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Well Owl be darned. This game is finally out on a Nintendo platform and it's really good. You could almost say it's a hoot.
I'm like maybe 2 hours in and wow... this game is really freaking good. I know it's called a platformer in some places but you can fly so it's more like... a Kirby type platformer? Except I never got into Kirby games at all and this feels amazing?
Just feels very interesting and varied with a lot of cool mechanics so far.
I also like that even though there is obviously some serious shit going on, it keeps a sort of light-hearted adventure feel to it. It's a flying platformer but it almost has like an old school RPG feel to the style and music and story and such.
This game is pretty impressive! Nice art, fantastic music, good characterization, a real attention to detail, and a fresh take on puzzles and world traversal. The unbounded nature of the character's movement abilities and the sense of verticality and scale give Owlboy a very novel feel.
And it feels so damned epic for a 2D game!
At the start of the game, I was feeling the presentation much more than the actual gameplay, but, as Otus' abilities have increased, it has really grown on me.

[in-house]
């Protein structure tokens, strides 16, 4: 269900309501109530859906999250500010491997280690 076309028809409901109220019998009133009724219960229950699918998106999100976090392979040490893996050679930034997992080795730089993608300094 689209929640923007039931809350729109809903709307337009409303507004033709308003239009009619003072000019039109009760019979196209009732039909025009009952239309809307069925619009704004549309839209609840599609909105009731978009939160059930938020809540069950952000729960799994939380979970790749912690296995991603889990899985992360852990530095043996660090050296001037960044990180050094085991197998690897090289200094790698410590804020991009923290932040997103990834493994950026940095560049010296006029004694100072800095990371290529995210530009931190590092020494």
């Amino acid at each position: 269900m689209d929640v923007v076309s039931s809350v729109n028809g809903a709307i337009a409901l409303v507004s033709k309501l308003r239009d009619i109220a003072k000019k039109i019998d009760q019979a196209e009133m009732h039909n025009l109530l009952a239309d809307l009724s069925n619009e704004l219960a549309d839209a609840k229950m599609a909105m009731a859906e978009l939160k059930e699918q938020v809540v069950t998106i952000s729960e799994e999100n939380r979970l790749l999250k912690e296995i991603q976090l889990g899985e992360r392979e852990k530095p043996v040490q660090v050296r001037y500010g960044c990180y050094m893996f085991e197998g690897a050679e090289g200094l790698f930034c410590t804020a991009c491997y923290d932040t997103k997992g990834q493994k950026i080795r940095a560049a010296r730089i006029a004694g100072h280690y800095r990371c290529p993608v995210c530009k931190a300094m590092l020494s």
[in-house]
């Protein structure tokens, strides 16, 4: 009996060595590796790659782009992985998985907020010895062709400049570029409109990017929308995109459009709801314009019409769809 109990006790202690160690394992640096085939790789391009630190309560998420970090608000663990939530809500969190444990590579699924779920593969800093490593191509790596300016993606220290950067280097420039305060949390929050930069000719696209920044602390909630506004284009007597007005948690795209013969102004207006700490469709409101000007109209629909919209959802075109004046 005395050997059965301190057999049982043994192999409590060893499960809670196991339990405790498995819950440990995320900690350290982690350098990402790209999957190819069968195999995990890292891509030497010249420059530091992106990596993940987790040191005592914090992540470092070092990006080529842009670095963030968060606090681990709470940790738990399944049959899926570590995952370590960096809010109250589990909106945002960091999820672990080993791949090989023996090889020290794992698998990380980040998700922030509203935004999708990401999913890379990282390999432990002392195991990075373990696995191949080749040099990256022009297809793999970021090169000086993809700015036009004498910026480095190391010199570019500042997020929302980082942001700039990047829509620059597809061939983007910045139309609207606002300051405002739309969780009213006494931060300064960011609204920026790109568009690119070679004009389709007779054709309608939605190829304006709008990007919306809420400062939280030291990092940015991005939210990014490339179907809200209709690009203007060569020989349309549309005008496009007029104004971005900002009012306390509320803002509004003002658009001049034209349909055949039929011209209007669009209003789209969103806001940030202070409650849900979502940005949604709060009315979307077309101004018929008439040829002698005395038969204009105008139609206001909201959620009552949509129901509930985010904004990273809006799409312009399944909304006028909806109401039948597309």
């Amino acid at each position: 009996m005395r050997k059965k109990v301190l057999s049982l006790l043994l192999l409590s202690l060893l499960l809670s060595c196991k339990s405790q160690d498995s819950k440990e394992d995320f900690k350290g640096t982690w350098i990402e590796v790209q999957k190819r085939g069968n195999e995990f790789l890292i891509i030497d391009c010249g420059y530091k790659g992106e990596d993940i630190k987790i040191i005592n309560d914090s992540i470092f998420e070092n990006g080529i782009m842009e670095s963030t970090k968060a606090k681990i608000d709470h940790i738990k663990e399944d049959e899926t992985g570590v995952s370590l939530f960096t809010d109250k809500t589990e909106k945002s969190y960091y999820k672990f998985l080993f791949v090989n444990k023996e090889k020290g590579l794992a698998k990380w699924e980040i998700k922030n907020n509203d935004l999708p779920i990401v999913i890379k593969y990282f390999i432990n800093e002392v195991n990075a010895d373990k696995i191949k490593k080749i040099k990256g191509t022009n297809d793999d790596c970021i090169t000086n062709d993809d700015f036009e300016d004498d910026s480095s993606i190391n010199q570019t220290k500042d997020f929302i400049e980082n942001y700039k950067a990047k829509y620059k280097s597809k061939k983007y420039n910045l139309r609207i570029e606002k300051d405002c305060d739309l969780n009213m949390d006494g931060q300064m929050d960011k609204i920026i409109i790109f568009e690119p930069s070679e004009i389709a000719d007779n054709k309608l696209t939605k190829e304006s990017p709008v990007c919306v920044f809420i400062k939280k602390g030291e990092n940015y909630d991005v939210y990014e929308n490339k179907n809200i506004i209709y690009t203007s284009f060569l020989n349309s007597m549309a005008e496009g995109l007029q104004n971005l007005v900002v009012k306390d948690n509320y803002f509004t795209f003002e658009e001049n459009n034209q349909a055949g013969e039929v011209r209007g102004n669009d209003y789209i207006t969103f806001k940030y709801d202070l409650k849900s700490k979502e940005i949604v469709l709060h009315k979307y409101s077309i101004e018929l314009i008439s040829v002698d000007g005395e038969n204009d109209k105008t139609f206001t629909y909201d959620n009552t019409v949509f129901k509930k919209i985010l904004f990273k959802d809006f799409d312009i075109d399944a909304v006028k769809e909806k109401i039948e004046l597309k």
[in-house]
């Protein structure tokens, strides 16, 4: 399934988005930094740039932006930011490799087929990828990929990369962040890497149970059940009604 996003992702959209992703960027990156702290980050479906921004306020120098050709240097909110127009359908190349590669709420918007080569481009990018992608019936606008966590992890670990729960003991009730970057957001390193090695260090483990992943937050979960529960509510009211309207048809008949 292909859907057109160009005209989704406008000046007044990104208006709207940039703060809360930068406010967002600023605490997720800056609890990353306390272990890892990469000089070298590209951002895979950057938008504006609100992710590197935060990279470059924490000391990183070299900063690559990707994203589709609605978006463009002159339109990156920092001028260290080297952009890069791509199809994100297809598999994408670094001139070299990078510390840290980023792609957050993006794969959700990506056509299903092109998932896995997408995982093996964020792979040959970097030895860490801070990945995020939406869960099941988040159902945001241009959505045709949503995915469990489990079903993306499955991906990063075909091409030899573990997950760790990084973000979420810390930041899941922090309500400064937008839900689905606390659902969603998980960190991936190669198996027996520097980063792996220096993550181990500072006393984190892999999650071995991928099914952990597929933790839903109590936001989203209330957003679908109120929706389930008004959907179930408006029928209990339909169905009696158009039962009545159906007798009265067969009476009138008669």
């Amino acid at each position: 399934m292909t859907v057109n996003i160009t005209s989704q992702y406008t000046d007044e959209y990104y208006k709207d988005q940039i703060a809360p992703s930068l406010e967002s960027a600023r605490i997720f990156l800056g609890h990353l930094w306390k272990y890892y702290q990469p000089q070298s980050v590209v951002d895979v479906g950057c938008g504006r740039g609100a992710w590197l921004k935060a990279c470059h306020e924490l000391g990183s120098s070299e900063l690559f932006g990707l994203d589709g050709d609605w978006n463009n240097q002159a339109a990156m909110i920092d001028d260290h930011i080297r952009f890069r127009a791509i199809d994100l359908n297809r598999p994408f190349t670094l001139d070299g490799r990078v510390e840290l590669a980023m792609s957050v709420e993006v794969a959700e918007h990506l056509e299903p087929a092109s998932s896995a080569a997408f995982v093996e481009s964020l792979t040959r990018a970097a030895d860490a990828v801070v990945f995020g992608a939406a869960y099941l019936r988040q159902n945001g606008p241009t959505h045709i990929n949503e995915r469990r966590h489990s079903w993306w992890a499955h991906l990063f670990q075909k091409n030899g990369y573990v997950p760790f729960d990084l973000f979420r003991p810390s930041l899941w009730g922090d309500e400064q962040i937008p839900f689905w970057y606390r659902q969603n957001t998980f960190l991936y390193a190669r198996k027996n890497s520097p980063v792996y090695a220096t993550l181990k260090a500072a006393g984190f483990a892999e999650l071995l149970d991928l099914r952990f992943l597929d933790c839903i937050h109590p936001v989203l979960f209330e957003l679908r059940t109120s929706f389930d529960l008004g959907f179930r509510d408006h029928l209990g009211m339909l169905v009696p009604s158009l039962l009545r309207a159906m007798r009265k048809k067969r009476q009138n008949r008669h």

My main gripes are the tedious combat and the somewhat stiff controls. (I think that the movement is digital.) Flying should feel a lot more fun. And... bird-like. They should have studied Chasing Aurora!
Other than that, though, I've been enjoying it quite a bit. Nice pacing so far, too.
Finally got a chance to play this. It does indeed have great production values, and I appreciate the creativity that went into it. Beyond that... well, this was not a good fit for me. The controls are a mess in my opinion, with more buttons than are necessary. It's convoluted. This is no doubt made far, far worse by the fact that I'm coming off playing Yoku's Island Express which controls like a dream and doesn't over complicate things. Granted a different style of game, but it could very well be a gold-standard for me in terms of Design going forward. Owl Boy seems like they jammed actions onto buttons because they had buttons to spare, rather than "Is this a good idea and can we simplify the interaction?"
Zero mentioned Kirby above. I think that's a good example to put it up against. Kirby is very intuitive. But if you took Kirby and make it so every time you wanted to fly and then suck something up you had to double tap one button and then press a trigger and then press ANOTHER trigger, it would be a disaster. That's how I felt playing Owlboy.
After dying 10 times on the first (second?) boss, I quit. Not because it was a complex or interesting boss, but because you had to press 5 buttons where two would do. Won't be going back.